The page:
The Recent History and Dynamics of Culture - Essay Example

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The history of culture dates back to the stone age. When humans began communicating, cultivating crops, creating rituals and cave paintings for the hunt, making sophisticated tools and teaching apprentices, burying the dead culture was formed. Certain changes in technology have made huge changes in culture. …
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The Recent History and Dynamics of Culture
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Download file to see previous pages Spoken communication gave rise to stories, poetry and music in order to make remembering easier and communicating more entertaining. Written language changed the way we use our brains, and the printing press made knowledge available to all who could learn to read. This led to the rise of the middle classes, and to the development of the idea of a separation between the cultured and the masses.
Public education was one result of technology and the rising middle class, as society needed to train its best and brightest in order to maintain productivity and growth. The Internet has now eliminated the need for physical books and made this knowledge available to literally anyone in the world with a connection. The common thread here is language, art and communication. Most parts of any culture fall under one of these categories. Law and government seem to be part of culture, but these are simply formal governance of the cultural values society. So culture is, essentially, everything involving more than one person in a society. This includes literature, music, art, value systems, behavioural norms, institutions, and the interpretation and dissemination of each of these. Food, a major part of culture, is both ritual and art. Music and visual arts are products, and also mirrors, of the culture. However, more than anything else, a society’s language and its texts represent its culture....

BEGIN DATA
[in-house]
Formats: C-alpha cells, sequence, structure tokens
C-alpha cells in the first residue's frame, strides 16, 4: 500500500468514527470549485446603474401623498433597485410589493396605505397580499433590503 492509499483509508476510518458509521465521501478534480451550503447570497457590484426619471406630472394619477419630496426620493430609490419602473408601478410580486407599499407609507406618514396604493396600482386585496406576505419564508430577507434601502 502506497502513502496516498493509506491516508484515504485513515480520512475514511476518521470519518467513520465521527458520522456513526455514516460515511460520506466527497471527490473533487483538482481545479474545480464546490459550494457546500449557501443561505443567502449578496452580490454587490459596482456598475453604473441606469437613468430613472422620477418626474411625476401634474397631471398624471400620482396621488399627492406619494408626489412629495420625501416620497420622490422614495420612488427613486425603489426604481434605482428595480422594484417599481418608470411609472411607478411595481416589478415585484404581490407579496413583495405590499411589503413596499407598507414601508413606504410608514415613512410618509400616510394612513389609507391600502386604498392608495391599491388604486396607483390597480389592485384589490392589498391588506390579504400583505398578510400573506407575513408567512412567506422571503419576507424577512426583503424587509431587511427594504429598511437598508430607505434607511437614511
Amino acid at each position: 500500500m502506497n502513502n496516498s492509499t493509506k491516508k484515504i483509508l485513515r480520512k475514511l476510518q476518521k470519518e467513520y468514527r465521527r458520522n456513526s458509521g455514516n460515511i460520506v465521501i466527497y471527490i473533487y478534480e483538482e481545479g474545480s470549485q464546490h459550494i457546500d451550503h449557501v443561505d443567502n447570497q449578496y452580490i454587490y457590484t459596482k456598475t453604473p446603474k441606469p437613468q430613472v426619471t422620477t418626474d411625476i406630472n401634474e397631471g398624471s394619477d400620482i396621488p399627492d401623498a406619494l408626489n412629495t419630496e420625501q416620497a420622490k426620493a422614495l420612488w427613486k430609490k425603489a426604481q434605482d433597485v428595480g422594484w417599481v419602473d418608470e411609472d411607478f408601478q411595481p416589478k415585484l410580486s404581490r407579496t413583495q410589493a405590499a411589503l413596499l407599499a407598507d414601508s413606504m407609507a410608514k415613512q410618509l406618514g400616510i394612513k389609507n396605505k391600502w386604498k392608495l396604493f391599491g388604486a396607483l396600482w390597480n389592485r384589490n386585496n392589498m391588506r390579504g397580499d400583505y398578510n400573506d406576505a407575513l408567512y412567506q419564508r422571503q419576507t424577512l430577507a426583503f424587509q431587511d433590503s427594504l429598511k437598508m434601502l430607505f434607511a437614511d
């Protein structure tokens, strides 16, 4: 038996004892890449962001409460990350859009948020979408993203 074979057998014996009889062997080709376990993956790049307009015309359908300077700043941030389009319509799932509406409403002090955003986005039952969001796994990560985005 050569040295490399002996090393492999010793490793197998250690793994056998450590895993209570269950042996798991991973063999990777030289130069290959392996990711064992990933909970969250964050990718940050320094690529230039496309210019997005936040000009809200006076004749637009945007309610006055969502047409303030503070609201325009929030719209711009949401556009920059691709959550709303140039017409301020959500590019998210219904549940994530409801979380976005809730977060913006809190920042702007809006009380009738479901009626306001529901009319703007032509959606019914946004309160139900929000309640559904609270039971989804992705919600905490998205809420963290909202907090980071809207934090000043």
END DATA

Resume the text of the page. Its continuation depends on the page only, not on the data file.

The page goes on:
(Most Canadians or Australians did not make the cut either.) British and Western Europeans were the sole providers of “literature”. Cultured people were “elite”, so anything readily accessible by the masses was not a part of culture. This meant that even though cultured texts, music and art were available to everyone, only the most cultured could truly understand them, if they even read them. It required a great deal of education to read Homer in the original language, or to appreciate Opera without subtitles, or ballet, or to read works of learned men and discuss the myriad values of each. Theoretically, culture includes modern discourses that bridge the various disciplines which include culture as part of their inquiries. Certain critical practices for cultural analysis are used to create that discourse concerning cultural activities, products, and institutions (Jere Paul Surber). It has expanded to this from the very narrow beginnings in Great Britain in the 18 century. Certain British universities instituted cultural studies in the 1950s. With this kind of base, cultural studies aims for a practical critique of concrete and measurable factors that effect economic and political power. In its beginnings, culture was the pursuit of improvement of person among the aristocracy by virtue of education and practice. One of the first developments of any culture is the appearance of its critics. Critics always try to define what they criticise in order to be able to define its value. This sets them up to be the experts and that attracts people who need to feed their egos. In the late nineteenth century, people like Matthew Arnold saw culture more as a product than an aspect of society. It was something to aspire to as it represented knowledge of the best ...Download file to see next pagesRead More
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